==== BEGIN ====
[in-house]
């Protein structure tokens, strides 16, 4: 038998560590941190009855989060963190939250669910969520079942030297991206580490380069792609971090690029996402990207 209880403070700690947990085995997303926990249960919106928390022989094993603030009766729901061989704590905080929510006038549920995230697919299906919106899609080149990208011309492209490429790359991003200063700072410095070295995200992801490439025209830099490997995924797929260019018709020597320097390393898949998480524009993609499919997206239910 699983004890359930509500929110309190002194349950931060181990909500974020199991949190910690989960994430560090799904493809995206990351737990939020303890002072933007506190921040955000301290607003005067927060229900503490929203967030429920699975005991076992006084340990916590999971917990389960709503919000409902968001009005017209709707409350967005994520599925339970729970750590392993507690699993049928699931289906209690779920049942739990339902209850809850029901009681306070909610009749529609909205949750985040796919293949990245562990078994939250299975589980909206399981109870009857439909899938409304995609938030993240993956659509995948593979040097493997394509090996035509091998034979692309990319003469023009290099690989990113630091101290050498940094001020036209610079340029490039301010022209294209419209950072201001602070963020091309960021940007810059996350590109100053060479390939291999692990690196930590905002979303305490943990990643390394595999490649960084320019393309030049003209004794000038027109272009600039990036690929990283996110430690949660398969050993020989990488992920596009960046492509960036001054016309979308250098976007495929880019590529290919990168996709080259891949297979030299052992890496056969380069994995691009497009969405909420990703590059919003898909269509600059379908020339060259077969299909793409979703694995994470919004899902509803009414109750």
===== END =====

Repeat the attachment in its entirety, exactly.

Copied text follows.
[in-house]
């Protein structure tokens, strides 16, 4: 038998560590941190009855989060963190939250669910969520079942030297991206580490380069792609971090690029996402990207 209880403070700690947990085995997303926990249960919106928390022989094993603030009766729901061989704590905080929510006038549920995230697919299906919106899609080149990208011309492209490429790359991003200063700072410095070295995200992801490439025209830099490997995924797929260019018709020597320097390393898949998480524009993609499919997206239910 699983004890359930509500929110309190002194349950931060181990909500974020199991949190910690989960994430560090799904493809995206990351737990939020303890002072933007506190921040955000301290607003005067927060229900503490929203967030429920699975005991076992006084340990916590999971917990389960709503919000409902968001009005017209709707409350967005994520599925339970729970750590392993507690699993049928699931289906209690779920049942739990339902209850809850029901009681306070909610009749529609909205949750985040796919293949990245562990078994939250299975589980909206399981109870009857439909899938409304995609938030993240993956659509995948593979040097493997394509090996035509091998034979692309990319003469023009290099690989990113630091101290050498940094001020036209610079340029490039301010022209294209419209950072201001602070963020091309960021940007810059996350590109100053060479390939291999692990690196930590905002979303305490943990990643390394595999490649960084320019393309030049003209004794000038027109272009600039990036690929990283996110430690949660398969050993020989990488992920596009960046492509960036001054016309979308250098976007495929880019590529290919990168996709080259891949297979030299052992890496056969380069994995691009497009969405909420990703590059919003898909269509600059379908020339060259077969299909793409979703694995994470919004899902509803009414109750």